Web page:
There are enough safeguards in the law to protect their privacy, assured Senate Minority Leader Franklin M. Drilon, the principal author of the Philippines Identification System Act on Wednesday as he underscored that the law’s main objective is to enhance the delivery of basic services to the public.
“The law has enough safeguards to protect the sanctity of the individual’s information and protect their right to privacy,” Drilon said.
“It protects against unlawful disclosure of information and punishes those who will subvert the system for unlawful ends,” he added.
As the author and principal sponsor of the measure in the Senate, Senator Panfilo Lacson also said the national ID system is more incentive rather than punitive in its intent and purpose.
“Having said that, more than the security and other similar considerations, this law is designed for the government to provide more efficient social services to our people, not to mention the convenience and ease that our people can transact business with government agencies as well as private entities,” he said.
“Once fully implemented, our people will appreciate how easy and convenient it is for them to deal with their day to day activities,” added Lacson.
Drilon sought to allay public’s fears as Malacanang announced the pilot testing of the national ID system will begin in September.
Drilon noted that the law would ensure efficient delivery of service and ease transactions with government agencies.
With a national ID system in place, he said it would be easier for individuals seeking basic services from the government to identify themselves and for agencies, both public and private, to verify the information.
“We provided a balance between enhancing the system of legal identification for better service delivery and protecting the right to privacy. The type of information collected and the purposes for which they may be used is limited,” Drilon said.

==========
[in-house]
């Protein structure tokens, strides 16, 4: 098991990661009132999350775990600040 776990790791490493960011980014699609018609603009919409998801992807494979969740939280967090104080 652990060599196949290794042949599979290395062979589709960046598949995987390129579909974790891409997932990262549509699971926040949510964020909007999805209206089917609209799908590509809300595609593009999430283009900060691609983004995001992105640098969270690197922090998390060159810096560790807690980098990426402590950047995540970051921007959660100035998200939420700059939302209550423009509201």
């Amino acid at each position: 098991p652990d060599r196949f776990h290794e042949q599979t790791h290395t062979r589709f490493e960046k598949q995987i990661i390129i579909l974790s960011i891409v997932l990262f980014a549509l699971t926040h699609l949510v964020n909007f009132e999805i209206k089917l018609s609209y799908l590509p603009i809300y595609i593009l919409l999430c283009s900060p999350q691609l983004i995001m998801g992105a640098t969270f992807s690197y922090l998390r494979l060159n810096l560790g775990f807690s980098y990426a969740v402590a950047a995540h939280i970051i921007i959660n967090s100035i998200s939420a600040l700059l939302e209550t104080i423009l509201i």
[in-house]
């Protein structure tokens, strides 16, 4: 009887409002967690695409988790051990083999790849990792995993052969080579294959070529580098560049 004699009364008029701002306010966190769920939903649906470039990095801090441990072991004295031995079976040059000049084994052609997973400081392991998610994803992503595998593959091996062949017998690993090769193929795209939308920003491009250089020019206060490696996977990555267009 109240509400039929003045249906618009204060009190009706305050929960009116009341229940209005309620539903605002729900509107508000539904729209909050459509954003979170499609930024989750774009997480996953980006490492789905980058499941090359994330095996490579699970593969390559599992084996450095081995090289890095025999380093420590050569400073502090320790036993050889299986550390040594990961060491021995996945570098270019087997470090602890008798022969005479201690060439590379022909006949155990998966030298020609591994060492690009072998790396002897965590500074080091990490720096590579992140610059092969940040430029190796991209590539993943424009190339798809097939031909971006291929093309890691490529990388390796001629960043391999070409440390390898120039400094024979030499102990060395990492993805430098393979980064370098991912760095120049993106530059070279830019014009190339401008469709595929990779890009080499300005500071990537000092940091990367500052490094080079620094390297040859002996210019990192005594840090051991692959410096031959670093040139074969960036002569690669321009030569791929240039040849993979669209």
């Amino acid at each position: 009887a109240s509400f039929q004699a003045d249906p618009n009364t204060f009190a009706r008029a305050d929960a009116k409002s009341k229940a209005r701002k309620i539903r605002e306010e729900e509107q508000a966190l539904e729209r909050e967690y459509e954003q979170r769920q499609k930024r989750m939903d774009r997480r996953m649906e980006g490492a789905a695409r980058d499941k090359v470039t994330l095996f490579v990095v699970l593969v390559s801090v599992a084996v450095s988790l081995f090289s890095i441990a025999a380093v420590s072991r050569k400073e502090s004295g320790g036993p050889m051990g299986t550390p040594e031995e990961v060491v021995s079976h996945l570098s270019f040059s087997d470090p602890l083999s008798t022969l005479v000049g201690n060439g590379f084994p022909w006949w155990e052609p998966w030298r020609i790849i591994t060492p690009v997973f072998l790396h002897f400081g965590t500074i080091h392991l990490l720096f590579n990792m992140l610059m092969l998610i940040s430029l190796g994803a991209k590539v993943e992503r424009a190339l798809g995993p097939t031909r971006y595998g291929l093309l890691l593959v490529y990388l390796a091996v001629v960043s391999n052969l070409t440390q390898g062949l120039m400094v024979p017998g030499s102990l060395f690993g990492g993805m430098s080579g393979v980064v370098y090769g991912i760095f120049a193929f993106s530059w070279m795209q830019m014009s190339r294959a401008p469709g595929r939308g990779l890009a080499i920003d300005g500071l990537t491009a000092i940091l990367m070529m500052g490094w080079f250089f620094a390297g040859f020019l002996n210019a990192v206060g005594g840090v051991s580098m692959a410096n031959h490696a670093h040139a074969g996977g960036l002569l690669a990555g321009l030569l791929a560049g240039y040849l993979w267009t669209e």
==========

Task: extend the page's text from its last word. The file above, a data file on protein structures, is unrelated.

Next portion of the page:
He explained that the data that will be included in the national ID system would not be different from the information that is currently present in all government-issued IDs.
The senator also said that the law would not affect data privacy as the pertinent provisions of the Data Privacy Act will still apply. He also said that the law had nothing to do with the non-passage by the 17thCongress of the proposed amendments to human security.
Under the new law, a Common Reference Number (CRN) will be given to all Filipinos containing essential information such as full name, address, date, and place of birth, sex, civil status, signature, CRN and date of card issuance, along with a recent photo.
He emphasized that the CRN/ID can be used by a citizen in its transactions with all branches of the government, thereby making it more convenient for Filipinos to avail of government services.
The ID will also be honored when transacting with certain private institutions, like banks, he noted.
Filipinos living and working abroad can register at the embassy or consular offices in their countries of the location to get their assigned CRN.
“Today, you open a wallet and you will find a driver’s license, a voter’s ID, an SSS/GSIS ID, Philhealth ID, Tax Identification Number card, among others. Once the National ID is distributed to every single Filipino here and abroad, transactions will be made easier and faster,” Drilon said.